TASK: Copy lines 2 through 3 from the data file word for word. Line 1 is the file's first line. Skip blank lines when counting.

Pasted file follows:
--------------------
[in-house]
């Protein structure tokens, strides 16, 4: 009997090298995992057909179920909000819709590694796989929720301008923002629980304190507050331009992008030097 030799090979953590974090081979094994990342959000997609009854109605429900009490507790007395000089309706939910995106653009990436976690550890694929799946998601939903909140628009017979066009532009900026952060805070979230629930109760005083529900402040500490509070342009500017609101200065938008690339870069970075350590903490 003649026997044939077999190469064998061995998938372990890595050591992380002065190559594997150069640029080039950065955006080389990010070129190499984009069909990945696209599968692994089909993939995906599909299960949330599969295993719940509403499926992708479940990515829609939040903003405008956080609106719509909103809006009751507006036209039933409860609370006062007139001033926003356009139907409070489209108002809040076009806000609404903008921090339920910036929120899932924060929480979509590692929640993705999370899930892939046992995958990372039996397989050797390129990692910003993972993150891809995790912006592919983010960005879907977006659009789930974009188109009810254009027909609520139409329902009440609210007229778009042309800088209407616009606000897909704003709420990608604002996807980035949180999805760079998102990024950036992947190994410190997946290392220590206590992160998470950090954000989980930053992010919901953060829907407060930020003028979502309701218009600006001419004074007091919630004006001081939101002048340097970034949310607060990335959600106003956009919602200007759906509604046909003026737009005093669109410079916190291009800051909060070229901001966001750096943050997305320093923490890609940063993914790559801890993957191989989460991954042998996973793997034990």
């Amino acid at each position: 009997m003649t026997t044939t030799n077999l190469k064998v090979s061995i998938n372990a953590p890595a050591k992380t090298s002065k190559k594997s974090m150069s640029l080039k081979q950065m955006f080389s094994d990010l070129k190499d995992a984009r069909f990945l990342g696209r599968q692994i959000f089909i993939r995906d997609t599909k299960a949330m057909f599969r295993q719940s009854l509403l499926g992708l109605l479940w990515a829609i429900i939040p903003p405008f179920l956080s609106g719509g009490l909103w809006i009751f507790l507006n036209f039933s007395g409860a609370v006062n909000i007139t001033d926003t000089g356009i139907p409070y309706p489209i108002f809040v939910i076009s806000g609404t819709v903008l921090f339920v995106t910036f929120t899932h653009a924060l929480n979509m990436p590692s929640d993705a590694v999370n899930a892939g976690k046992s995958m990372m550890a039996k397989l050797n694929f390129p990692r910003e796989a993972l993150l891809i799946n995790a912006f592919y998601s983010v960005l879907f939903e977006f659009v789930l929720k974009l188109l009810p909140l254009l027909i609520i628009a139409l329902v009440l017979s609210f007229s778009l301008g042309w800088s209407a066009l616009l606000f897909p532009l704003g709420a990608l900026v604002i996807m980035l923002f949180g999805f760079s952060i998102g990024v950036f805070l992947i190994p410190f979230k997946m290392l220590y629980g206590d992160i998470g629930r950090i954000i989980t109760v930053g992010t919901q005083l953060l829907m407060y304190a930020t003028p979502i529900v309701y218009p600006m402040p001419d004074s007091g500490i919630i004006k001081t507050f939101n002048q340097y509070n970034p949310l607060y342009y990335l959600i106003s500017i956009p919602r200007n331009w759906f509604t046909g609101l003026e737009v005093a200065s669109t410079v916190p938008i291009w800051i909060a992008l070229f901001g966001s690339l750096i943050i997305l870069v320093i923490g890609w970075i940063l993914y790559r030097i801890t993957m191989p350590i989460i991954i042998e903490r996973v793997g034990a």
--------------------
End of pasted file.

């Protein structure tokens, strides 16, 4: 009997090298995992057909179920909000819709590694796989929720301008923002629980304190507050331009992008030097 030799090979953590974090081979094994990342959000997609009854109605429900009490507790007395000089309706939910995106653009990436976690550890694929799946998601939903909140628009017979066009532009900026952060805070979230629930109760005083529900402040500490509070342009500017609101200065938008690339870069970075350590903490 003649026997044939077999190469064998061995998938372990890595050591992380002065190559594997150069640029080039950065955006080389990010070129190499984009069909990945696209599968692994089909993939995906599909299960949330599969295993719940509403499926992708479940990515829609939040903003405008956080609106719509909103809006009751507006036209039933409860609370006062007139001033926003356009139907409070489209108002809040076009806000609404903008921090339920910036929120899932924060929480979509590692929640993705999370899930892939046992995958990372039996397989050797390129990692910003993972993150891809995790912006592919983010960005879907977006659009789930974009188109009810254009027909609520139409329902009440609210007229778009042309800088209407616009606000897909704003709420990608604002996807980035949180999805760079998102990024950036992947190994410190997946290392220590206590992160998470950090954000989980930053992010919901953060829907407060930020003028979502309701218009600006001419004074007091919630004006001081939101002048340097970034949310607060990335959600106003956009919602200007759906509604046909003026737009005093669109410079916190291009800051909060070229901001966001750096943050997305320093923490890609940063993914790559801890993957191989989460991954042998996973793997034990």
């Amino acid at each position: 009997m003649t026997t044939t030799n077999l190469k064998v090979s061995i998938n372990a953590p890595a050591k992380t090298s002065k190559k594997s974090m150069s640029l080039k081979q950065m955006f080389s094994d990010l070129k190499d995992a984009r069909f990945l990342g696209r599968q692994i959000f089909i993939r995906d997609t599909k299960a949330m057909f599969r295993q719940s009854l509403l499926g992708l109605l479940w990515a829609i429900i939040p903003p405008f179920l956080s609106g719509g009490l909103w809006i009751f507790l507006n036209f039933s007395g409860a609370v006062n909000i007139t001033d926003t000089g356009i139907p409070y309706p489209i108002f809040v939910i076009s806000g609404t819709v903008l921090f339920v995106t910036f929120t899932h653009a924060l929480n979509m990436p590692s929640d993705a590694v999370n899930a892939g976690k046992s995958m990372m550890a039996k397989l050797n694929f390129p990692r910003e796989a993972l993150l891809i799946n995790a912006f592919y998601s983010v960005l879907f939903e977006f659009v789930l929720k974009l188109l009810p909140l254009l027909i609520i628009a139409l329902v009440l017979s609210f007229s778009l301008g042309w800088s209407a066009l616009l606000f897909p532009l704003g709420a990608l900026v604002i996807m980035l923002f949180g999805f760079s952060i998102g990024v950036f805070l992947i190994p410190f979230k997946m290392l220590y629980g206590d992160i998470g629930r950090i954000i989980t109760v930053g992010t919901q005083l953060l829907m407060y304190a930020t003028p979502i529900v309701y218009p600006m402040p001419d004074s007091g500490i919630i004006k001081t507050f939101n002048q340097y509070n970034p949310l607060y342009y990335l959600i106003s500017i956009p919602r200007n331009w759906f509604t046909g609101l003026e737009v005093a200065s669109t410079v916190p938008i291009w800051i909060a992008l070229f901001g966001s690339l750096i943050i997305l870069v320093i923490g890609w970075i940063l993914y790559r030097i801890t993957m191989p350590i989460i991954i042998e903490r996973v793997g034990a």